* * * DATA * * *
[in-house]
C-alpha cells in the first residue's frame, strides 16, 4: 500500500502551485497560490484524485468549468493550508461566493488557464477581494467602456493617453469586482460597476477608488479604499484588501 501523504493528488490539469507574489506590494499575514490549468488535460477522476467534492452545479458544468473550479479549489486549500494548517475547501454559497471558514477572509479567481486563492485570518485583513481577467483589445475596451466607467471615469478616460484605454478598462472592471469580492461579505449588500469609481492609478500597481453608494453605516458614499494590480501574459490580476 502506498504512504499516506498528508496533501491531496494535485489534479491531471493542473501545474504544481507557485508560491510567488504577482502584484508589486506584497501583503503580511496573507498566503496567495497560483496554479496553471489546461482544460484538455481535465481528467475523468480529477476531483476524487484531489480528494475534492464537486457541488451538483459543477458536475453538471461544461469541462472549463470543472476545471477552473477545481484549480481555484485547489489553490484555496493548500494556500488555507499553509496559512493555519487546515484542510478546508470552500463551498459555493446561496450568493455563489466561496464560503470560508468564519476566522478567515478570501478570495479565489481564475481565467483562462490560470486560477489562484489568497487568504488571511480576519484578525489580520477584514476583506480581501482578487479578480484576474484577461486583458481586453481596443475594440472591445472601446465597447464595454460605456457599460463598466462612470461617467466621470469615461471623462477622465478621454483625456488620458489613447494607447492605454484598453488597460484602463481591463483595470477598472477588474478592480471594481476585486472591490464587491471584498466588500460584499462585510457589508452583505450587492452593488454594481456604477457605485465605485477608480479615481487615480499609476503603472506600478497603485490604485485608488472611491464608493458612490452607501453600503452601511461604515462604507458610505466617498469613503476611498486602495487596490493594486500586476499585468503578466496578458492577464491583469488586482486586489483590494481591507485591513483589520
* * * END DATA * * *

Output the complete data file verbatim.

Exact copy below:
[in-house]
C-alpha cells in the first residue's frame, strides 16, 4: 500500500502551485497560490484524485468549468493550508461566493488557464477581494467602456493617453469586482460597476477608488479604499484588501 501523504493528488490539469507574489506590494499575514490549468488535460477522476467534492452545479458544468473550479479549489486549500494548517475547501454559497471558514477572509479567481486563492485570518485583513481577467483589445475596451466607467471615469478616460484605454478598462472592471469580492461579505449588500469609481492609478500597481453608494453605516458614499494590480501574459490580476 502506498504512504499516506498528508496533501491531496494535485489534479491531471493542473501545474504544481507557485508560491510567488504577482502584484508589486506584497501583503503580511496573507498566503496567495497560483496554479496553471489546461482544460484538455481535465481528467475523468480529477476531483476524487484531489480528494475534492464537486457541488451538483459543477458536475453538471461544461469541462472549463470543472476545471477552473477545481484549480481555484485547489489553490484555496493548500494556500488555507499553509496559512493555519487546515484542510478546508470552500463551498459555493446561496450568493455563489466561496464560503470560508468564519476566522478567515478570501478570495479565489481564475481565467483562462490560470486560477489562484489568497487568504488571511480576519484578525489580520477584514476583506480581501482578487479578480484576474484577461486583458481586453481596443475594440472591445472601446465597447464595454460605456457599460463598466462612470461617467466621470469615461471623462477622465478621454483625456488620458489613447494607447492605454484598453488597460484602463481591463483595470477598472477588474478592480471594481476585486472591490464587491471584498466588500460584499462585510457589508452583505450587492452593488454594481456604477457605485465605485477608480479615481487615480499609476503603472506600478497603485490604485485608488472611491464608493458612490452607501453600503452601511461604515462604507458610505466617498469613503476611498486602495487596490493594486500586476499585468503578466496578458492577464491583469488586482486586489483590494481591507485591513483589520